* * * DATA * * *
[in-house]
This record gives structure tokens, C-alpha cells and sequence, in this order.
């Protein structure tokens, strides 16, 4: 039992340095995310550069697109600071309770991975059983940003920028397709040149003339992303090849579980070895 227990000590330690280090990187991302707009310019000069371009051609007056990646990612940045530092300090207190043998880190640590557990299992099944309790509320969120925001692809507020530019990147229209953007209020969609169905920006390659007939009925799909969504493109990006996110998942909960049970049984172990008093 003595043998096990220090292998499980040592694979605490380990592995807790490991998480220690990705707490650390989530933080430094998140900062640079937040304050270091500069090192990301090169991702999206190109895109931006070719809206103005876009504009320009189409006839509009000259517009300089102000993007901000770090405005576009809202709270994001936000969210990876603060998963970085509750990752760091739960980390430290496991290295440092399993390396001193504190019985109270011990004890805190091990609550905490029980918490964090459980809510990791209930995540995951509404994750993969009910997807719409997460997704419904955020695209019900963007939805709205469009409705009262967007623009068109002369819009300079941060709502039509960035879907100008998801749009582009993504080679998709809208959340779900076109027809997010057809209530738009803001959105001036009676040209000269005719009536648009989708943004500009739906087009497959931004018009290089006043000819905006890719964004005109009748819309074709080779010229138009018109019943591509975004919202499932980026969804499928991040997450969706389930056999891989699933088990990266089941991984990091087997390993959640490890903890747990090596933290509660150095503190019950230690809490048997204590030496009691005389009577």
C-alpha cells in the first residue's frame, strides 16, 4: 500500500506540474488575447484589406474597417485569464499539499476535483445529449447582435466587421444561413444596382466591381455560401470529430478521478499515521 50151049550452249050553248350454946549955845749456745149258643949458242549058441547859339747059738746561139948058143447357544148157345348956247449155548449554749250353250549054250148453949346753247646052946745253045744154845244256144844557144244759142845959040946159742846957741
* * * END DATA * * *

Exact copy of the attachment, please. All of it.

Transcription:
[in-house]
This record gives structure tokens, C-alpha cells and sequence, in this order.
């Protein structure tokens, strides 16, 4: 039992340095995310550069697109600071309770991975059983940003920028397709040149003339992303090849579980070895 227990000590330690280090990187991302707009310019000069371009051609007056990646990612940045530092300090207190043998880190640590557990299992099944309790509320969120925001692809507020530019990147229209953007209020969609169905920006390659007939009925799909969504493109990006996110998942909960049970049984172990008093 003595043998096990220090292998499980040592694979605490380990592995807790490991998480220690990705707490650390989530933080430094998140900062640079937040304050270091500069090192990301090169991702999206190109895109931006070719809206103005876009504009320009189409006839509009000259517009300089102000993007901000770090405005576009809202709270994001936000969210990876603060998963970085509750990752760091739960980390430290496991290295440092399993390396001193504190019985109270011990004890805190091990609550905490029980918490964090459980809510990791209930995540995951509404994750993969009910997807719409997460997704419904955020695209019900963007939805709205469009409705009262967007623009068109002369819009300079941060709502039509960035879907100008998801749009582009993504080679998709809208959340779900076109027809997010057809209530738009803001959105001036009676040209000269005719009536648009989708943004500009739906087009497959931004018009290089006043000819905006890719964004005109009748819309074709080779010229138009018109019943591509975004919202499932980026969804499928991040997450969706389930056999891989699933088990990266089941991984990091087997390993959640490890903890747990090596933290509660150095503190019950230690809490048997204590030496009691005389009577």
C-alpha cells in the first residue's frame, strides 16, 4: 500500500506540474488575447484589406474597417485569464499539499476535483445529449447582435466587421444561413444596382466591381455560401470529430478521478499515521 50151049550452249050553248350454946549955845749456745149258643949458242549058441547859339747059738746561139948058143447357544148157345348956247449155548449554749250353250549054250148453949346753247646052946745253045744154845244256144844557144244759142845959040946159742846957741